Who is Onticha Sawasdee

Onticha Sawasdee is a budding up-and-coming fashion designer on the Australian market with a bright future ahead of her.

With recent attention from Vogue.com.au and Elle Australia, the fresh Fashion Design Studio graduate is set to appear in Mercedes-Benz Fashion Week Australia’s Innovators show. Her effortlessly-cool and modern tailoring style creates beautiful designs that we can’t wait to see on the runway!

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Where did your interest in fashion begin?

My heritage and my upbringing inspired me to become a fashions designer. I was born and raised in Thailand until I moved to Australia at the age of 13. My formative years were on a farm and I used to keep my own silk worms. I would raise the worms from when they were yet to hatch, help them to grow, and then watch them produce silk. I would then assist and admire the women from the village create beautiful fabrics on their looms using the silk which I had helped create. This process was a part of our everyday routine, so it is a natural decision to choose fashion as a career path. I guess this is why I have such a great admiration for fabrics and textiles. There is no doubt this is what sparked my interest in fashion.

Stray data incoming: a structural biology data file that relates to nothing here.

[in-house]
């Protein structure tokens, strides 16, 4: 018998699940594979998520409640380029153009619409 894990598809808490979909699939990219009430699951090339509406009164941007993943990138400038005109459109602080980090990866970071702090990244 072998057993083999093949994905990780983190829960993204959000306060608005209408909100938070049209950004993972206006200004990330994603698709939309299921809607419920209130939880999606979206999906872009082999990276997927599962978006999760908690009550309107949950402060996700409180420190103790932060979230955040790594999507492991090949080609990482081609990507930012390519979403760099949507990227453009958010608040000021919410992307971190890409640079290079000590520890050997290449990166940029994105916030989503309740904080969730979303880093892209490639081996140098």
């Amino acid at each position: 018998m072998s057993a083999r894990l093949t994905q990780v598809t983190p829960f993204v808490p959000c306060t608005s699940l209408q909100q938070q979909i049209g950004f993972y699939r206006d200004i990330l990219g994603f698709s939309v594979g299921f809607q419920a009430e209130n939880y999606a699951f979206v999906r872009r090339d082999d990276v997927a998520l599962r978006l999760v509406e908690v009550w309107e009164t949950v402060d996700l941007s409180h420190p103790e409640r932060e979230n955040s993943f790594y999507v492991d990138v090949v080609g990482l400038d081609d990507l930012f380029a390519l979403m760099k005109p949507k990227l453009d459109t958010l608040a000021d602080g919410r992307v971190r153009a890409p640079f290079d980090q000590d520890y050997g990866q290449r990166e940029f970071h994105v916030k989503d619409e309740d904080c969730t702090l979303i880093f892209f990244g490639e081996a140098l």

Tell me about the name of your self-titled label, “Onticha”

Onticha is my eponymous label, the reason why I chose to call the label “Onticha” was because it’s part of my graduate collection. I wanted this to be a very personal and enjoyable journey for something that means so much to me. Also “Onticha” sounds almost exotic and has a nice ring to it!

How would you describe your aesthetic?

The most succinct way to describe my aesthetic is a modern Australian version of “relaxed tailored street-wear”. This is done with a theme of minimalism to allow synchronicity between modernity and wearability. I use clean lines to create simplicity to further draw attention to the key elements of design. I believe that when done well, design should have one singular point of interest.

Where did you find inspiration for your latest collection?

The range was inspired by my dualistic life experience of having lived both a rustic rural setting and an urban metropolis. In turn the purpose of this range was to highlight the contrast of the natural free flowing curvature found in nature compared to rigid, angular urban architectural design. This theme of contrast was further appropriated to include an eclectic selection of fabrics which consisted both synthetic and natural fibres. These included natural cotton, linen and wool as well as plain nylon and woven synthetic plaid. Soft, gathered waists lines and cuffs were used to further represent elements of nature which were juxtaposed against tailor angular lines which represented urban architecture.

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What is your creative process in creating a collection and how do you select your materials?